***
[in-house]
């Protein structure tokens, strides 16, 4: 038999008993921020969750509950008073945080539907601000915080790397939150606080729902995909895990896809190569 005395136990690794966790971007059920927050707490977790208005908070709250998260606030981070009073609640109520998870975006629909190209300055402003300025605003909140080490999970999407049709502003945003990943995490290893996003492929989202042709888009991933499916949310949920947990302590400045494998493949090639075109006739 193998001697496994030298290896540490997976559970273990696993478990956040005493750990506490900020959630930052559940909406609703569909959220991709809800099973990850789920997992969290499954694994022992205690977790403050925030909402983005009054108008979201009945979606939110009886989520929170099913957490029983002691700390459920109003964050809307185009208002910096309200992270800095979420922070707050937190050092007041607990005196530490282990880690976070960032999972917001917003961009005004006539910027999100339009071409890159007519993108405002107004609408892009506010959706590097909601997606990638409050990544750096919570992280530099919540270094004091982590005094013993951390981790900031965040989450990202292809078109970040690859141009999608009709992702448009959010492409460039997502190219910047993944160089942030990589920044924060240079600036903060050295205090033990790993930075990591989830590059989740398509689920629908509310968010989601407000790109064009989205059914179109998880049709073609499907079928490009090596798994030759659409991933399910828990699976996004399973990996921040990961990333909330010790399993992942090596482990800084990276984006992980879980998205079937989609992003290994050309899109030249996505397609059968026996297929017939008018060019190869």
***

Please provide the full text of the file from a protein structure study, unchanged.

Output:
[in-house]
């Protein structure tokens, strides 16, 4: 038999008993921020969750509950008073945080539907601000915080790397939150606080729902995909895990896809190569 005395136990690794966790971007059920927050707490977790208005908070709250998260606030981070009073609640109520998870975006629909190209300055402003300025605003909140080490999970999407049709502003945003990943995490290893996003492929989202042709888009991933499916949310949920947990302590400045494998493949090639075109006739 193998001697496994030298290896540490997976559970273990696993478990956040005493750990506490900020959630930052559940909406609703569909959220991709809800099973990850789920997992969290499954694994022992205690977790403050925030909402983005009054108008979201009945979606939110009886989520929170099913957490029983002691700390459920109003964050809307185009208002910096309200992270800095979420922070707050937190050092007041607990005196530490282990880690976070960032999972917001917003961009005004006539910027999100339009071409890159007519993108405002107004609408892009506010959706590097909601997606990638409050990544750096919570992280530099919540270094004091982590005094013993951390981790900031965040989450990202292809078109970040690859141009999608009709992702448009959010492409460039997502190219910047993944160089942030990589920044924060240079600036903060050295205090033990790993930075990591989830590059989740398509689920629908509310968010989601407000790109064009989205059914179109998880049709073609499907079928490009090596798994030759659409991933399910828990699976996004399973990996921040990961990333909330010790399993992942090596482990800084990276984006992980879980998205079937989609992003290994050309899109030249996505397609059968026996297929017939008018060019190869």